- Connect to Care Interactive Map: Public Sector Healthcare Innovation
- Beyond the EHR: Seamlessly Connecting Nurses and Physicians Using an EHR-Extender (EHR-e)
- QualSight LASIK Achieves HIPAA Compliance After Attempted Hack
- Advanced Text Mining Improves Medicare Advantage Coding
- New World Order: Effectively Securing Healthcare Data Through Secure Information Exchanges
Right now is a once-in-a-career opportunity for states to upgrade IT infrastructure – with federal funding – to bolster the healthcare services they provide, namely with health insurance exchanges (HIX). But they must act wisely, or risk being devastated during the procurement process. And time is everyone’s enemy.
That’s the assertion put forth by Bobbie Wilbur, co-director of Social Interest Solutions. Government Health IT Editor Tom Sullivan spoke with Wilbur about this quandary, why the early innovators did not work out as planned, the downsides to states letting the federal government run their HIX and the risk of hedging bets that a new administration might alter the HIX rules altogether.
Q: In previous discussions, you mentioned a certain quandary states are in: they have to begin establishing health insurance exchanges now – but the guidelines and standards are not fully-baked at this point.
A: The law gets passed and then the feds issue standards and regulations and the regulations really kind of put the operational considerations around the ‘how’ you implement the law. The feds have made great progress, this is a complex law. They’ve made great progress, but it is 2,200 pages of law, so they still have a ways to go. But the timeline, which is 2014 and actually to have an exchange stood up by 2014, which backs them into the timeline that the exchanges have to be operational by June 1, 2013. The reason for that is so you can load the plans in and provide open enrollment to consumers by October 1, 2013. You’re really looking at June of 2013. So time is the enemy of everyone in this thing because of what’s facing them. The feds are moving as quickly as they can to get the regulations and the standards out, the states are consuming that as quickly as it comes out from the feds and trying to do everything they can to simultaneously get ready. So everybody’s marching against the time. The states, in order to get something stood up in time, have to move. They have to start buying, they have to start developing, they have to start moving or just they won’t make it.
Q: So does this apply to every state? Are any advanced enough that they are not in this situation, or somehow otherwise immune to it?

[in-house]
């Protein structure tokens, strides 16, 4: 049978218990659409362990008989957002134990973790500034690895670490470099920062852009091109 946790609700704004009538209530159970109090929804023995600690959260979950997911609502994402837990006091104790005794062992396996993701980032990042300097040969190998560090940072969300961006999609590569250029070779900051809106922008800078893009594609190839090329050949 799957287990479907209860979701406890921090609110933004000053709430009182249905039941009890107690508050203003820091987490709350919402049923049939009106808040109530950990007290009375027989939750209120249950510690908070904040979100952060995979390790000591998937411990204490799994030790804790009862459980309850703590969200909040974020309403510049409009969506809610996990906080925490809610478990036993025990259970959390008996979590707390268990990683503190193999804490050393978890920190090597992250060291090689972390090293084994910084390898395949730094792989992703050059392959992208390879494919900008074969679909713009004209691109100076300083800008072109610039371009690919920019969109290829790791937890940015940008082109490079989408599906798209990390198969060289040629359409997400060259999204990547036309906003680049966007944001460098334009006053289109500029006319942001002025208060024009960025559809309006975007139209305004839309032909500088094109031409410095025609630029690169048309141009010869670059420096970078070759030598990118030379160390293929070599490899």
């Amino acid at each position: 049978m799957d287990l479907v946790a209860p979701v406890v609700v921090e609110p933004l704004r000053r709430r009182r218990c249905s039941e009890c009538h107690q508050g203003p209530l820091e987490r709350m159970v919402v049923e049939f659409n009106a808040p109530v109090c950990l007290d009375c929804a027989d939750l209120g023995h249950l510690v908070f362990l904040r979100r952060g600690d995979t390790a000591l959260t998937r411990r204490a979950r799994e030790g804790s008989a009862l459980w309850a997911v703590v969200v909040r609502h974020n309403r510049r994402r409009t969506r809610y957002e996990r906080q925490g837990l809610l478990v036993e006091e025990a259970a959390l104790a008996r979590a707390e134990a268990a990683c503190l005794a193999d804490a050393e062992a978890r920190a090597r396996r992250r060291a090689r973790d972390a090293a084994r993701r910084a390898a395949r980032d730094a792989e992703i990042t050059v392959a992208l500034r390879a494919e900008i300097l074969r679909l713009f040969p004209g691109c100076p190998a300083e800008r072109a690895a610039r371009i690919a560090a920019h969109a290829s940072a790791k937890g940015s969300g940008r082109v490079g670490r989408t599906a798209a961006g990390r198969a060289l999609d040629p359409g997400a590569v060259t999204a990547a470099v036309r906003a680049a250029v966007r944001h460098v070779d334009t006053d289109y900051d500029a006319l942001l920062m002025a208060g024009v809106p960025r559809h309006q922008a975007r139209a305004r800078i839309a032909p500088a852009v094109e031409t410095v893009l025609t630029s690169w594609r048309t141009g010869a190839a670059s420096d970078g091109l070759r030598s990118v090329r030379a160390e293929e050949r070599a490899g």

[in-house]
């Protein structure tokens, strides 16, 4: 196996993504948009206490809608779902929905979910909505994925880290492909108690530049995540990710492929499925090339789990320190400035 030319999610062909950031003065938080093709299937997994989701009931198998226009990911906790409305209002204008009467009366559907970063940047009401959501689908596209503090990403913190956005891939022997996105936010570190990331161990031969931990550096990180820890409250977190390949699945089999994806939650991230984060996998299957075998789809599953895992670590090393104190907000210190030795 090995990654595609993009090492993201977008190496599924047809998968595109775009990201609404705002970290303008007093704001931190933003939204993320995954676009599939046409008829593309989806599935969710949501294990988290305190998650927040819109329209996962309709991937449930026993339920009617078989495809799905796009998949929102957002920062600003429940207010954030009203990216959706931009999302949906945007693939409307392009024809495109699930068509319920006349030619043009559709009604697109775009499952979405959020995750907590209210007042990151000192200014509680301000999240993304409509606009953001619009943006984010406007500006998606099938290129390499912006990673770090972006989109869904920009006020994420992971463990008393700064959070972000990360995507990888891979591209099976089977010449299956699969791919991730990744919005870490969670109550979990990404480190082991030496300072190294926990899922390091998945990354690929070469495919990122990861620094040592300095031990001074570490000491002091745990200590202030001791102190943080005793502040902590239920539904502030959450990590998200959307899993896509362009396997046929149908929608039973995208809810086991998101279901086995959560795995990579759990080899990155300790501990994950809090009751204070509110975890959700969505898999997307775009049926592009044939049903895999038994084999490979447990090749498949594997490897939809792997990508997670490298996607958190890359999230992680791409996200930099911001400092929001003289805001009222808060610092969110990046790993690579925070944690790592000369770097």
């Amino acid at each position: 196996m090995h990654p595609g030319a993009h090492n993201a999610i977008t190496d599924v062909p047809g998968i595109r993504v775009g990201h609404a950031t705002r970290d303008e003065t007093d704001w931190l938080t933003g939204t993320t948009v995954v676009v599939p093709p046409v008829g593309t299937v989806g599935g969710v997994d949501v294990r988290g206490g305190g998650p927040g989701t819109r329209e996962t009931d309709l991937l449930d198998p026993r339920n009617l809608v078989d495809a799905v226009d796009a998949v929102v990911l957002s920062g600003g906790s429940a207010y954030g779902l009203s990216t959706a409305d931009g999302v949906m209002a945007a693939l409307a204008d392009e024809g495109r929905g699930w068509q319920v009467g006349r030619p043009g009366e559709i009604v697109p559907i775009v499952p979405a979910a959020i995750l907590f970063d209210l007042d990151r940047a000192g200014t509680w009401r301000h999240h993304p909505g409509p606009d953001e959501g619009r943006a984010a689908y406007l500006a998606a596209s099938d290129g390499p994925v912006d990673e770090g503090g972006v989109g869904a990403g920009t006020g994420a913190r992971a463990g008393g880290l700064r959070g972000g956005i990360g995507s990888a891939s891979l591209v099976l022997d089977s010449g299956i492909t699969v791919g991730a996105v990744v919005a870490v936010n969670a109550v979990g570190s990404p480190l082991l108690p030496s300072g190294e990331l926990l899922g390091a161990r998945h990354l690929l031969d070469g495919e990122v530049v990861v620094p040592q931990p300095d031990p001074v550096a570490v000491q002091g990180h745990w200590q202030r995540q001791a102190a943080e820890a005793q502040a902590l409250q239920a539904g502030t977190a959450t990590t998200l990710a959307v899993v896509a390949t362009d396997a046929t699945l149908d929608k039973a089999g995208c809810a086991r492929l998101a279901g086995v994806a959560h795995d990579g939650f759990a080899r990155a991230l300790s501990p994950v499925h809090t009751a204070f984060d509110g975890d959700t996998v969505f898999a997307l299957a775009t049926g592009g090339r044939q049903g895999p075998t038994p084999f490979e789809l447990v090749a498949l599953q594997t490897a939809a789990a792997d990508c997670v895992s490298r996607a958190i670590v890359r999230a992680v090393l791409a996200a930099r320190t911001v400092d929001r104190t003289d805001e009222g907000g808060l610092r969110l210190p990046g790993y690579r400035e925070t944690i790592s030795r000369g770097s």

A: The feds issued some early financing to a group they called Early Innovators. And they awarded that to seven different states. Those actually started sooner, with funding from the feds, but at the time they got the grant, the only standards the feds had issued were on section 1561. The other regulations and the other information coming from the feds had not yet been published or was not available to the states. So the states agreed to go early, try to get some things stood up, and the idea was that those seven states would provide systems, capabilities, ideas or functionality that would be available to all other states.
[See also: An inside look at Maine's MMIS implementation.]
The problem is, all the other states are at least six months behind them. Nobody’s fast enough, so all the states had to get into this. The group of states that may be somewhat immune to this are the ones that have chosen not to build their own exchanges – and those states are then reliant on the feds to build their exchange. They’re a little bit immune but the difference might be that they all have their eyes pointing toward what the feds will be providing for them. The feds are in almost the same situation as the states are, the only difference being the feds awarded their exchange work, the group that is actually going to build their exchanges about a two months ago.
Q: What’s the downside for states leaving it to the feds?
A: What I hear from state colleagues is that they’re nervous about leaving it to the feds because of the significant interaction with state systems to make this work. So if you leave it to the feds, you still have to build a lot of capabilities, it’s not like you’re really scot-free.